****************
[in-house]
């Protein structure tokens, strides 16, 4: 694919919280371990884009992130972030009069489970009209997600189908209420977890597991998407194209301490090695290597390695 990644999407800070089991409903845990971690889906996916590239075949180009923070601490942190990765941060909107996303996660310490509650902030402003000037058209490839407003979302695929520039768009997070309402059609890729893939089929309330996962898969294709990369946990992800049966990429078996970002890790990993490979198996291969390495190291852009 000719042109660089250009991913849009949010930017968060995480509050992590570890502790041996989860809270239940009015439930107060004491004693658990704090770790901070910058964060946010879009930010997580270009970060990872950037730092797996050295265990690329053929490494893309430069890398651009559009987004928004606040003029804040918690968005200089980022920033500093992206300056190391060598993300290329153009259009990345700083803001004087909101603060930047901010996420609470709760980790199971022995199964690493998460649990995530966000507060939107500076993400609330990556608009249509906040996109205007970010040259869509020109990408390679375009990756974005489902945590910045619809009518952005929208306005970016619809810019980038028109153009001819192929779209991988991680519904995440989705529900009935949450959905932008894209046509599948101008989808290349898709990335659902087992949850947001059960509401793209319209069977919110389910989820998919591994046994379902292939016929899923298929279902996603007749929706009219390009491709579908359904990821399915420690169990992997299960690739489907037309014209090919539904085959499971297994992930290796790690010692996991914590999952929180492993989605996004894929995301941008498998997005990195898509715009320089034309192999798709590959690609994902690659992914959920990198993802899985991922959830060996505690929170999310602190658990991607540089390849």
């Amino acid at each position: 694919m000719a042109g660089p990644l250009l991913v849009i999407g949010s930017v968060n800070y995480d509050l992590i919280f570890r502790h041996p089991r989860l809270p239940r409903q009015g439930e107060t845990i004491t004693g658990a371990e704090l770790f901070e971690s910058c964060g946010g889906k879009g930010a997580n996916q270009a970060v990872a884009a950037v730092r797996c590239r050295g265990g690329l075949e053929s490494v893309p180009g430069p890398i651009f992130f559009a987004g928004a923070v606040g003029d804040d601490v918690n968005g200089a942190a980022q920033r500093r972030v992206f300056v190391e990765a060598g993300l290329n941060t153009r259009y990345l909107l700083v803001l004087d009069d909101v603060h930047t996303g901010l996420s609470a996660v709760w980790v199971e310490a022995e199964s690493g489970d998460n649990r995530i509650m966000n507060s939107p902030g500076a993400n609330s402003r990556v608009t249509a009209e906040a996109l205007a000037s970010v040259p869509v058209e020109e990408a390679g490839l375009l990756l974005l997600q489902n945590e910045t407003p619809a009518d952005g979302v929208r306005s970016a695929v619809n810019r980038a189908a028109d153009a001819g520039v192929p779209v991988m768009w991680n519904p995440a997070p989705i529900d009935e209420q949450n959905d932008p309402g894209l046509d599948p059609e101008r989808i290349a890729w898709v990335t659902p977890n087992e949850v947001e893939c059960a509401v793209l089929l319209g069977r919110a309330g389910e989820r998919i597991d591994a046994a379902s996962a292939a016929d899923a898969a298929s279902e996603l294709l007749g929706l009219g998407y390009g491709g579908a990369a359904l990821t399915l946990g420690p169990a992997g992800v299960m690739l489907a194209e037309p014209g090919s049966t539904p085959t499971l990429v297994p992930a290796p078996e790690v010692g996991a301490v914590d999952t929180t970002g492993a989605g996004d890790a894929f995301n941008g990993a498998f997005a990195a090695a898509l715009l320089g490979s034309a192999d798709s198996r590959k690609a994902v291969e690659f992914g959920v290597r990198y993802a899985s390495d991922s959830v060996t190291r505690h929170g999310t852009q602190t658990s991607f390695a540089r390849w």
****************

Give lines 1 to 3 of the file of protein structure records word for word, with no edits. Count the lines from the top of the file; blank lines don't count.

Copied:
[in-house]
């Protein structure tokens, strides 16, 4: 694919919280371990884009992130972030009069489970009209997600189908209420977890597991998407194209301490090695290597390695 990644999407800070089991409903845990971690889906996916590239075949180009923070601490942190990765941060909107996303996660310490509650902030402003000037058209490839407003979302695929520039768009997070309402059609890729893939089929309330996962898969294709990369946990992800049966990429078996970002890790990993490979198996291969390495190291852009 000719042109660089250009991913849009949010930017968060995480509050992590570890502790041996989860809270239940009015439930107060004491004693658990704090770790901070910058964060946010879009930010997580270009970060990872950037730092797996050295265990690329053929490494893309430069890398651009559009987004928004606040003029804040918690968005200089980022920033500093992206300056190391060598993300290329153009259009990345700083803001004087909101603060930047901010996420609470709760980790199971022995199964690493998460649990995530966000507060939107500076993400609330990556608009249509906040996109205007970010040259869509020109990408390679375009990756974005489902945590910045619809009518952005929208306005970016619809810019980038028109153009001819192929779209991988991680519904995440989705529900009935949450959905932008894209046509599948101008989808290349898709990335659902087992949850947001059960509401793209319209069977919110389910989820998919591994046994379902292939016929899923298929279902996603007749929706009219390009491709579908359904990821399915420690169990992997299960690739489907037309014209090919539904085959499971297994992930290796790690010692996991914590999952929180492993989605996004894929995301941008498998997005990195898509715009320089034309192999798709590959690609994902690659992914959920990198993802899985991922959830060996505690929170999310602190658990991607540089390849």
């Amino acid at each position: 694919m000719a042109g660089p990644l250009l991913v849009i999407g949010s930017v968060n800070y995480d509050l992590i919280f570890r502790h041996p089991r989860l809270p239940r409903q009015g439930e107060t845990i004491t004693g658990a371990e704090l770790f901070e971690s910058c964060g946010g889906k879009g930010a997580n996916q270009a970060v990872a884009a950037v730092r797996c590239r050295g265990g690329l075949e053929s490494v893309p180009g430069p890398i651009f992130f559009a987004g928004a923070v606040g003029d804040d601490v918690n968005g200089a942190a980022q920033r500093r972030v992206f300056v190391e990765a060598g993300l290329n941060t153009r259009y990345l909107l700083v803001l004087d009069d909101v603060h930047t996303g901010l996420s609470a996660v709760w980790v199971e310490a022995e199964s690493g489970d998460n649990r995530i509650m966000n507060s939107p902030g500076a993400n609330s402003r990556v608009t249509a009209e906040a996109l205007a000037s970010v040259p869509v058209e020109e990408a390679g490839l375009l990756l974005l997600q489902n945590e910045t407003p619809a009518d952005g979302v929208r306005s970016a695929v619809n810019r980038a189908a028109d153009a001819g520039v192929p779209v991988m768009w991680n519904p995440a997070p989705i529900d009935e209420q949450n959905d932008p309402g894209l046509d599948p059609e101008r989808i290349a890729w898709v990335t659902p977890n087992e949850v947001e893939c059960a509401v793209l089929l319209g069977r919110a309330g389910e989820r998919i597991d591994a046994a379902s996962a292939a016929d899923a898969a298929s279902e996603l294709l007749g929706l009219g998407y390009g491709g579908a990369a359904l990821t399915l946990g420690p169990a992997g992800v299960m690739l489907a194209e037309p014209g090919s049966t539904p085959t499971l990429v297994p992930a290796p078996e790690v010692g996991a301490v914590d999952t929180t970002g492993a989605g996004d890790a894929f995301n941008g990993a498998f997005a990195a090695a898509l715009l320089g490979s034309a192999d798709s198996r590959k690609a994902v291969e690659f992914g959920v290597r990198y993802a899985s390495d991922s959830v060996t190291r505690h929170g999310t852009q602190t658990s991607f390695a540089r390849w």